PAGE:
Jenna Murphy - The EP
Record Label: Self-released
Release Date: Feb. 1, 2013
New Jersey singer-songwriter Jenna Murphy keep things simple. Her latest EP bears a gnomic title (The EP) and is tucked away inside a neatly folded cardboard square. This type of humility will serve Murphy going well, especially considering how deeply affecting The EP truly is.
The album opens with the quiet and stoic "Oh Eureka!," a ruminative and intimate affair that placidly pines the depths of love in a way that is equal parts poetic, polished and breathtaking. Strings can be faintly heard in the background and the entire thing feels elegiac, symphonic and cinematic. Though it is a decidedly sleepy way to open a disc the power and gravity at work on "Oh Eureka!" hit like a suckerpunch and prove that in just six sweet minutes, Murphy is more than capable of writing a first-rate composition.
The introspective and subdued "Blackest of Blues" is arguably the album's most accessible, immediate and commercial, but clocking in at almost five minutes it's a bit lengthy to be passed around to larger markets. That being written, it is arguably one of the best breakup songs written this year and has a weight and worth that knows no limits. Crystalline is one of the first words that comes to mind when describing Murphy as a singer, but the term could also crossover to her lyrics and song structures as well. Everything about the arrangements and the effort is air-tight and belies her age.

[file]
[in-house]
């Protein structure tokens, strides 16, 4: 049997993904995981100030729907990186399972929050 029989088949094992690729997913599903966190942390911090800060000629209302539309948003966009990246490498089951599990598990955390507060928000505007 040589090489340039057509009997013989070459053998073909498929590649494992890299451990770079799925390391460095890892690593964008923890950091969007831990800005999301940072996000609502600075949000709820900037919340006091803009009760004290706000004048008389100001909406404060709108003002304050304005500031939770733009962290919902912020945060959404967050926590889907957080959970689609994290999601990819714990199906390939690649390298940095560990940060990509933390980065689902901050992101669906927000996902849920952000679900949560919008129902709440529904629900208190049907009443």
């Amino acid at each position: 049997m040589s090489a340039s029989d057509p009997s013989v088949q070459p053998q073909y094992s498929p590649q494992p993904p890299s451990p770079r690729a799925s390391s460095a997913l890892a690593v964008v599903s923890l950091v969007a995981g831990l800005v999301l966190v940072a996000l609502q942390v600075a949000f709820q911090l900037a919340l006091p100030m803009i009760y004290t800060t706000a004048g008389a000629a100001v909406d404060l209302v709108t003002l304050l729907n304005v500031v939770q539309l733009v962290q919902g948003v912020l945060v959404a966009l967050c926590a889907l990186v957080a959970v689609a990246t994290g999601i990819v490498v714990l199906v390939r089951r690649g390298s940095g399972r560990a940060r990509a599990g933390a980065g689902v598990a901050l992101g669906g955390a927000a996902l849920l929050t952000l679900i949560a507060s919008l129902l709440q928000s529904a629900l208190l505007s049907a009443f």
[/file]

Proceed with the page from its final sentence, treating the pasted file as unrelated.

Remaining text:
Nowhere are those traits more apparent than on the near eight-minute epic "Like a Tree Loses Leaves," a layered piano affair that rises and crests with a force that would make Sara Bareilles blush. Murphy has a classical piano background but doesn't rely on that as a crutch. But on "Like a Tree Loses Leaves," she unleashes and lets the ivories do all the heavy lifting. While "Like a Tree Loses Leaves" is worthy of the highest praise, it's a lot to ask a listener to take the time after two songs that clocked in at six and five minutes respectively. Rather than close out The EP with the sprite and vernal "Given Up," Murphy should have pushed "Like a Tree Loses Leaves" to the back and let it close things out. That small gripe aside, there's little else to complain about. Murphy is a seasoned pro who makes music effortlessly and with little signs of inexperience. In sum, she's a born natural and the strength of all four of these tracks proves exactly that.